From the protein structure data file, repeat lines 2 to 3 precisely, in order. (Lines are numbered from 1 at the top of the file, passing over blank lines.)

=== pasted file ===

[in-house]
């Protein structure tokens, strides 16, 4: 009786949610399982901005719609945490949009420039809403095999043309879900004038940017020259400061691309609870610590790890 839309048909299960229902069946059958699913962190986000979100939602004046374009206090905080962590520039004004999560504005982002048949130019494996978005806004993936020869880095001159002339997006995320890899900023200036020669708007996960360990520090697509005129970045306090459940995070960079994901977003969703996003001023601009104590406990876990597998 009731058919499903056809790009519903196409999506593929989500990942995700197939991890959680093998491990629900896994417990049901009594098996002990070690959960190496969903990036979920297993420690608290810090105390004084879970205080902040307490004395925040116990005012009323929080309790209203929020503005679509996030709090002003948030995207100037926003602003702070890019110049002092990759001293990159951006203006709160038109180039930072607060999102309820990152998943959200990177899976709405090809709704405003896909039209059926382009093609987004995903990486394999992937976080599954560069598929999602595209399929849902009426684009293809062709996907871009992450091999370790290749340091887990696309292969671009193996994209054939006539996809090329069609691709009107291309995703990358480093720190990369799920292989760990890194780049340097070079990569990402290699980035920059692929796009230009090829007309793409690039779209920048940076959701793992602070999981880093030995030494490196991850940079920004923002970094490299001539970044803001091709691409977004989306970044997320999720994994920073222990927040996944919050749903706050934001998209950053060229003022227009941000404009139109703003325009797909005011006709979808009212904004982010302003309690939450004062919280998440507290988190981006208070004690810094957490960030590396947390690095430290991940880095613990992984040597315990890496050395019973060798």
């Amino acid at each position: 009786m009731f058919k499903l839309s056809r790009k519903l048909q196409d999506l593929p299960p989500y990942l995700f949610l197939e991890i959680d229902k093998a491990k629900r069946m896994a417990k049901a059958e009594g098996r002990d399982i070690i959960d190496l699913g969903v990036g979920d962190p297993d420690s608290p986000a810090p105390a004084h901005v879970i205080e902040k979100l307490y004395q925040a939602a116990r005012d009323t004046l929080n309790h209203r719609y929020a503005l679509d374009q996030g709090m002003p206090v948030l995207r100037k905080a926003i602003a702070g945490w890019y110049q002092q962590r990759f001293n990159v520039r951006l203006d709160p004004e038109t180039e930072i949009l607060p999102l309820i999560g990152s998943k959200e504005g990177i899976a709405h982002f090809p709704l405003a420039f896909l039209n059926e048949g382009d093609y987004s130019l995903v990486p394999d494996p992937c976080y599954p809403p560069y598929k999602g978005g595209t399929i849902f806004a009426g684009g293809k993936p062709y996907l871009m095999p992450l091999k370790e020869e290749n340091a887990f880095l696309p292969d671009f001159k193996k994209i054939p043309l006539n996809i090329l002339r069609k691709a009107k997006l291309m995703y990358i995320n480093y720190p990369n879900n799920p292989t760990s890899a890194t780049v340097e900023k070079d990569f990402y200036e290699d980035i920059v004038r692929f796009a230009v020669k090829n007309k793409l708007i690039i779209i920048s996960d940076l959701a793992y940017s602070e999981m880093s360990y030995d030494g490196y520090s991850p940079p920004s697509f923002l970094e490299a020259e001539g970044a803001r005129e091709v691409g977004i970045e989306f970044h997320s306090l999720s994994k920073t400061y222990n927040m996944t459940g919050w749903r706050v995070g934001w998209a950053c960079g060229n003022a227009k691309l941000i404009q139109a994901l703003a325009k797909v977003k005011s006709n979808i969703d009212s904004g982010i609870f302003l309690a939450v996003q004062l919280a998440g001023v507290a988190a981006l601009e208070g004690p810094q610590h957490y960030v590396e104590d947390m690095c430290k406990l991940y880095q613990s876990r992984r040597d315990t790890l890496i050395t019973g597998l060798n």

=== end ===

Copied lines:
């Protein structure tokens, strides 16, 4: 009786949610399982901005719609945490949009420039809403095999043309879900004038940017020259400061691309609870610590790890 839309048909299960229902069946059958699913962190986000979100939602004046374009206090905080962590520039004004999560504005982002048949130019494996978005806004993936020869880095001159002339997006995320890899900023200036020669708007996960360990520090697509005129970045306090459940995070960079994901977003969703996003001023601009104590406990876990597998 009731058919499903056809790009519903196409999506593929989500990942995700197939991890959680093998491990629900896994417990049901009594098996002990070690959960190496969903990036979920297993420690608290810090105390004084879970205080902040307490004395925040116990005012009323929080309790209203929020503005679509996030709090002003948030995207100037926003602003702070890019110049002092990759001293990159951006203006709160038109180039930072607060999102309820990152998943959200990177899976709405090809709704405003896909039209059926382009093609987004995903990486394999992937976080599954560069598929999602595209399929849902009426684009293809062709996907871009992450091999370790290749340091887990696309292969671009193996994209054939006539996809090329069609691709009107291309995703990358480093720190990369799920292989760990890194780049340097070079990569990402290699980035920059692929796009230009090829007309793409690039779209920048940076959701793992602070999981880093030995030494490196991850940079920004923002970094490299001539970044803001091709691409977004989306970044997320999720994994920073222990927040996944919050749903706050934001998209950053060229003022227009941000404009139109703003325009797909005011006709979808009212904004982010302003309690939450004062919280998440507290988190981006208070004690810094957490960030590396947390690095430290991940880095613990992984040597315990890496050395019973060798």
């Amino acid at each position: 009786m009731f058919k499903l839309s056809r790009k519903l048909q196409d999506l593929p299960p989500y990942l995700f949610l197939e991890i959680d229902k093998a491990k629900r069946m896994a417990k049901a059958e009594g098996r002990d399982i070690i959960d190496l699913g969903v990036g979920d962190p297993d420690s608290p986000a810090p105390a004084h901005v879970i205080e902040k979100l307490y004395q925040a939602a116990r005012d009323t004046l929080n309790h209203r719609y929020a503005l679509d374009q996030g709090m002003p206090v948030l995207r100037k905080a926003i602003a702070g945490w890019y110049q002092q962590r990759f001293n990159v520039r951006l203006d709160p004004e038109t180039e930072i949009l607060p999102l309820i999560g990152s998943k959200e504005g990177i899976a709405h982002f090809p709704l405003a420039f896909l039209n059926e048949g382009d093609y987004s130019l995903v990486p394999d494996p992937c976080y599954p809403p560069y598929k999602g978005g595209t399929i849902f806004a009426g684009g293809k993936p062709y996907l871009m095999p992450l091999k370790e020869e290749n340091a887990f880095l696309p292969d671009f001159k193996k994209i054939p043309l006539n996809i090329l002339r069609k691709a009107k997006l291309m995703y990358i995320n480093y720190p990369n879900n799920p292989t760990s890899a890194t780049v340097e900023k070079d990569f990402y200036e290699d980035i920059v004038r692929f796009a230009v020669k090829n007309k793409l708007i690039i779209i920048s996960d940076l959701a793992y940017s602070e999981m880093s360990y030995d030494g490196y520090s991850p940079p920004s697509f923002l970094e490299a020259e001539g970044a803001r005129e091709v691409g977004i970045e989306f970044h997320s306090l999720s994994k920073t400061y222990n927040m996944t459940g919050w749903r706050v995070g934001w998209a950053c960079g060229n003022a227009k691309l941000i404009q139109a994901l703003a325009k797909v977003k005011s006709n979808i969703d009212s904004g982010i609870f302003l309690a939450v996003q004062l919280a998440g001023v507290a988190a981006l601009e208070g004690p810094q610590h957490y960030v590396e104590d947390m690095c430290k406990l991940y880095q613990s876990r992984r040597d315990t790890l890496i050395t019973g597998l060798n």